Sunday, February 22, 2015

Reflecting on Reading Instruction

Recently I've done a lot of reflecting on reading instruction.  Lots of PD on formative assessment, feedback, writer's workshop and readers workshop has me very reflective of how I taught reading in my classroom.  Common core is not for the weak hearted! We have to change our practices so that our students are successful. We need to start asking ourselves, "What is the effect of my teaching on their learning?"  With that being said I FINALLY understand just how important it is to teach our students to be readers and writers.  This doesn't mean following a script or a program. It means a lot of hard work for both teachers and students.  We have to put the time into planning those book clubs, close reading lessons, lessons on writing and reading strategies and giving them the time to read and write during class.  Our kiddos need 30 minutes of independent reading time in class. They need 30 minutes of independent writing time in class.  It makes sense for your ELA block to look like this:  10 minutes of Word Work, 30 minutes of DEAR (Drop Everything and Read) time with reading response, 30 minutes of Small Group Guided Reading, 45 minutes of Readers Workshop, 45 minutes of Writers Workshop.  I see now how your Writers Workshop focuses on informational writing while your Readers Workshop focuses on informational text.  It makes sense!!  No longer do we need to teach standards in isolation.  We need a "power" standard that drives the lesson but with that standard we also teach other related standards. Close reading has to become something good readers do naturally but we have to make it a focus in our classrooms.  If we start in the first grade can you imagine the readers we would have by the time those students enter 3rd grade.  Standardized tests are geared towards close reading and if our students have always been close readers then those tests no longer become daunting.  We aren't teaching to the tests. We are only equipping our students to be successful when they take the test. :0)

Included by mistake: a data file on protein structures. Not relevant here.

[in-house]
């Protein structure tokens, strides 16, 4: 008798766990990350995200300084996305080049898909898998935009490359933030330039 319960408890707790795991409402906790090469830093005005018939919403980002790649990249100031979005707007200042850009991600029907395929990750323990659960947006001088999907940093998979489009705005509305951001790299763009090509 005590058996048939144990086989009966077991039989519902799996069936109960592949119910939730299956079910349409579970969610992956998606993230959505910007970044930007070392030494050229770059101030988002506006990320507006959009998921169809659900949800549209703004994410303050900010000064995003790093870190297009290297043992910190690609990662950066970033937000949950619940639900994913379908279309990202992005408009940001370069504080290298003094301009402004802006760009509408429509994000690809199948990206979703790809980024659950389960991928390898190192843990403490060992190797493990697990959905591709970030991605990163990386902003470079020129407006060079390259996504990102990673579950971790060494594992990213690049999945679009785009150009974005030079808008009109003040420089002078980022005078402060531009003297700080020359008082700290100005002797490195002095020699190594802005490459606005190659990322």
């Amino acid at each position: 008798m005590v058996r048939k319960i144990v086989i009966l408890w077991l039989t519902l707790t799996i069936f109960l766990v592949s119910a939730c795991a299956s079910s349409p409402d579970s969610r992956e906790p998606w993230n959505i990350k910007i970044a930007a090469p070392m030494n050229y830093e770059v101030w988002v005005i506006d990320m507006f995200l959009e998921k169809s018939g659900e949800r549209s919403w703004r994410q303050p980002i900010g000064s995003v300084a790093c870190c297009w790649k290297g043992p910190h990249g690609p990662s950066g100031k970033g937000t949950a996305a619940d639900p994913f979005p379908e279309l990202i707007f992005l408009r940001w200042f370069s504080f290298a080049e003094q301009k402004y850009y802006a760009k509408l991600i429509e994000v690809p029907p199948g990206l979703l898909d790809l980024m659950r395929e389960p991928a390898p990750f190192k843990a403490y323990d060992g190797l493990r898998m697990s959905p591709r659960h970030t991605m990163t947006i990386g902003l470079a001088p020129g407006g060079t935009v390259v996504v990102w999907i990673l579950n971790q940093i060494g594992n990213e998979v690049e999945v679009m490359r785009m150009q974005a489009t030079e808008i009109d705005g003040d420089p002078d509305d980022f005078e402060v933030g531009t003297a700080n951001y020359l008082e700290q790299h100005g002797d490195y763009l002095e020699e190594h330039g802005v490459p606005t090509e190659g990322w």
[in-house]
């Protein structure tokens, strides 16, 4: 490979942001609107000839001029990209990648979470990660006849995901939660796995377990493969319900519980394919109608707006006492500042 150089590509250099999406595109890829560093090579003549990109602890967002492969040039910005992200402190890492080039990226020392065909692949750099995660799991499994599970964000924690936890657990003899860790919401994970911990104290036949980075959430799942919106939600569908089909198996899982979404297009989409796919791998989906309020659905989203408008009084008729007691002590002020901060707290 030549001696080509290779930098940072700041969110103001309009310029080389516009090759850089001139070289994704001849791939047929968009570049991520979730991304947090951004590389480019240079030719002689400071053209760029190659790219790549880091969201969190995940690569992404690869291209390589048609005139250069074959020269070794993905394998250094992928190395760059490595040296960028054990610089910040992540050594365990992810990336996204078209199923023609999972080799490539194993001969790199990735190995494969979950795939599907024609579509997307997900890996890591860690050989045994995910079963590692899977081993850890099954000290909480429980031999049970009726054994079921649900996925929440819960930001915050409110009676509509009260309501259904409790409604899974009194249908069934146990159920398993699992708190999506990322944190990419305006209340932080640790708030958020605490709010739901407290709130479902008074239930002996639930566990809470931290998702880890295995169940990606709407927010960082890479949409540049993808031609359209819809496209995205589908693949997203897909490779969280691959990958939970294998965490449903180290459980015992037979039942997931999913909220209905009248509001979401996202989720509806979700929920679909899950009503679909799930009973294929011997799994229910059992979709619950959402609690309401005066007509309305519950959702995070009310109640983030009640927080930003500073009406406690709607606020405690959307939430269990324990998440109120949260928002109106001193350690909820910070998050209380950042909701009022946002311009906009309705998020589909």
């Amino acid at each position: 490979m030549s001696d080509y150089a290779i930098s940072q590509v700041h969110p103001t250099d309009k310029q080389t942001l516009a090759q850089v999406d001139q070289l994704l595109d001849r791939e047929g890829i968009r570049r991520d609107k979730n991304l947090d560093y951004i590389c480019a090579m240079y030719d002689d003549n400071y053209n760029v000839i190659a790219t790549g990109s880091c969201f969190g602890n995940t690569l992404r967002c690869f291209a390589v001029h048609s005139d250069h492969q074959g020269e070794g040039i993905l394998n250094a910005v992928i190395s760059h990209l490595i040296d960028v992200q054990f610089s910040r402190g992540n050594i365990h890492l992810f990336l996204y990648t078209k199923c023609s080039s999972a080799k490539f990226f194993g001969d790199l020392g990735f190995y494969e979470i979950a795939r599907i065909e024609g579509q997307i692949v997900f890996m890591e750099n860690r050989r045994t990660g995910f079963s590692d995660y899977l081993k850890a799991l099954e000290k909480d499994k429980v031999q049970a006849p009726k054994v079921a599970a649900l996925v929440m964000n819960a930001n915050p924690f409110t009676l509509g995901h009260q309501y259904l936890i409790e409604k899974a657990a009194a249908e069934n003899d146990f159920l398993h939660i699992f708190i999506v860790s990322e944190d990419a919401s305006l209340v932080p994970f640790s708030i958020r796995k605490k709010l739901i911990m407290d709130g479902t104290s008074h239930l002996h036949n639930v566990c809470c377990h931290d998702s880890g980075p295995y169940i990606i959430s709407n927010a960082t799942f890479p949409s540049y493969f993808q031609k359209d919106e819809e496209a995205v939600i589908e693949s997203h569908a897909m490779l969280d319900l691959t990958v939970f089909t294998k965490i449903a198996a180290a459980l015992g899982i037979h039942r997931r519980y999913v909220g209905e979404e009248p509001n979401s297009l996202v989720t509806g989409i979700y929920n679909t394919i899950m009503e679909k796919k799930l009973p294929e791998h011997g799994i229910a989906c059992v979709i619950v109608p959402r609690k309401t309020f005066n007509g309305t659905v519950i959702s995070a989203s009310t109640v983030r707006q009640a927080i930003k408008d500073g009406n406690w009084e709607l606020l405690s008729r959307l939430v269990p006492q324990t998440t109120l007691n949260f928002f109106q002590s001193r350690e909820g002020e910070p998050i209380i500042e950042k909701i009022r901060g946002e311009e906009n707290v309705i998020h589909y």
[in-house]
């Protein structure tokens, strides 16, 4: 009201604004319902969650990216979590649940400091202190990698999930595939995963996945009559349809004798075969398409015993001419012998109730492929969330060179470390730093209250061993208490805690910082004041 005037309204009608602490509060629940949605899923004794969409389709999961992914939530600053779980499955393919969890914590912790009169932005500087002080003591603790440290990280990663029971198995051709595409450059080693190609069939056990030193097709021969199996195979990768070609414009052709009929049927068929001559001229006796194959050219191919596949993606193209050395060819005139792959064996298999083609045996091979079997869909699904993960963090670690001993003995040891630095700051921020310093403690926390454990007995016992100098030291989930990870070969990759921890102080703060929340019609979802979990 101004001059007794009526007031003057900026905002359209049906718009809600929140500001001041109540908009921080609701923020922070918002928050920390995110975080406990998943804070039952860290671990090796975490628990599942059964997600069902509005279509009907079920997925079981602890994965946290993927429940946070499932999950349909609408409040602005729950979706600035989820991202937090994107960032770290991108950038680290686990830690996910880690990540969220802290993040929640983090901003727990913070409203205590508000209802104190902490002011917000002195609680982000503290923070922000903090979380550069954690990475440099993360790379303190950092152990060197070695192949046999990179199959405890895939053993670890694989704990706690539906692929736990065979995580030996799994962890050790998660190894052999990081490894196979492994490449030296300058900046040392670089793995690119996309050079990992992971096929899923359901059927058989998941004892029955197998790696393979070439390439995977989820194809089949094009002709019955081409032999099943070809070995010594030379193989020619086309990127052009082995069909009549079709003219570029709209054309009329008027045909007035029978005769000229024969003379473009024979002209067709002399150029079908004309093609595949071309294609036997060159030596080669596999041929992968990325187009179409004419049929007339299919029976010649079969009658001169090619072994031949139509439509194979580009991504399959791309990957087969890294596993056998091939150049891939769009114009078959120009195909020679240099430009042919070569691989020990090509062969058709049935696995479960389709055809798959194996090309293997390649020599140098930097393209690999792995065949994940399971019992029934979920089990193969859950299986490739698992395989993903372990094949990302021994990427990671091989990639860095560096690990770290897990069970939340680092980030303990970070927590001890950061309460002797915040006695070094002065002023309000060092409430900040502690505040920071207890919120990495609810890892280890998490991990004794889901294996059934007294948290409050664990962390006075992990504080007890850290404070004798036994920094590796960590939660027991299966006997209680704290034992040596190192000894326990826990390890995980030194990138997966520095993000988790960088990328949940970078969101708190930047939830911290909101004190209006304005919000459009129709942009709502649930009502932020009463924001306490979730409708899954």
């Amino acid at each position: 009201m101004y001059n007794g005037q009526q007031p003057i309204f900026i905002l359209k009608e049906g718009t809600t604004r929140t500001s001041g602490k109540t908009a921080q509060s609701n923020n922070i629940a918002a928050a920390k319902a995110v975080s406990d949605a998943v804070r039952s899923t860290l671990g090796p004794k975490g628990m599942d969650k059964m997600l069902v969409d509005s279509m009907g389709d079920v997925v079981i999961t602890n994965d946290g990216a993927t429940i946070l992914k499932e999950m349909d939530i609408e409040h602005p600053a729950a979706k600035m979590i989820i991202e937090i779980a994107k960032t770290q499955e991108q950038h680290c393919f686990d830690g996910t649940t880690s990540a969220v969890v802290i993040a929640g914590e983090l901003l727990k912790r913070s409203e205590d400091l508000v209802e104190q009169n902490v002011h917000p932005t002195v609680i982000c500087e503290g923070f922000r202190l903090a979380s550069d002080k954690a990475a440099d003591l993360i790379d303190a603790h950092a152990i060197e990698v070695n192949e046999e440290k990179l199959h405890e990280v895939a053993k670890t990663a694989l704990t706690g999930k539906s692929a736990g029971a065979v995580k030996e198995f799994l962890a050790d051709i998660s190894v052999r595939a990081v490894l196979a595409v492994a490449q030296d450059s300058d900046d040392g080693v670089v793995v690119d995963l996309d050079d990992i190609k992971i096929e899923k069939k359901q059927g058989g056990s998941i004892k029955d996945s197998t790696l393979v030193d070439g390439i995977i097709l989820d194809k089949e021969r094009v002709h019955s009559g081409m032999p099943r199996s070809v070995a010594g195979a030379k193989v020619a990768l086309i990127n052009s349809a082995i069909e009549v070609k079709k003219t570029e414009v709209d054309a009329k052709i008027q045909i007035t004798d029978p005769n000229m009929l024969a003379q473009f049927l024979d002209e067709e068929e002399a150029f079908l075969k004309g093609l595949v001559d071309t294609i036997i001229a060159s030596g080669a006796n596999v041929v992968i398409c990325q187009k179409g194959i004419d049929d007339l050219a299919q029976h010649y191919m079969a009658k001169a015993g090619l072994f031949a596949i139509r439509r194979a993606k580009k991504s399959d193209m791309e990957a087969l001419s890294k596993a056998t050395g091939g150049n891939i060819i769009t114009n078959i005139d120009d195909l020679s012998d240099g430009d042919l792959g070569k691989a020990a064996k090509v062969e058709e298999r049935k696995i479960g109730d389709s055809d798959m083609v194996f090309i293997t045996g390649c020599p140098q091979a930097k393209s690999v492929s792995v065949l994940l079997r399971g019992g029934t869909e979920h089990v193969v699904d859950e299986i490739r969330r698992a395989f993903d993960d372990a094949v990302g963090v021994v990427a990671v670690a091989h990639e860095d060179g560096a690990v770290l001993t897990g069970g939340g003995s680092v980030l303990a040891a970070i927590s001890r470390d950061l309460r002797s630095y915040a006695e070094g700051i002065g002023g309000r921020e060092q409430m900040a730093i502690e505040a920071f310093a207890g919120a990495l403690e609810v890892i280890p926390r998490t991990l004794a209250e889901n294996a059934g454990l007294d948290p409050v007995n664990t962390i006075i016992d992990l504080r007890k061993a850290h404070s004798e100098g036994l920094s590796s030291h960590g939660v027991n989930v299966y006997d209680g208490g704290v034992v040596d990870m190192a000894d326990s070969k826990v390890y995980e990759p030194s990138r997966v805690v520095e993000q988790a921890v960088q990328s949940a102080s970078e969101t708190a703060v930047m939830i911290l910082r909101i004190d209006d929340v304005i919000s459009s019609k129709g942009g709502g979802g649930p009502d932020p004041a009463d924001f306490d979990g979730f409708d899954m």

I've bundled some of my reading anchor charts together that might be helpful to your kiddos in anchoring reading strategies.  You can print them poster size to put in the classroom or print them on an 8x11 sheet for a notebook that your students can refer to during their independent reading and responding.   You can get it HERE.

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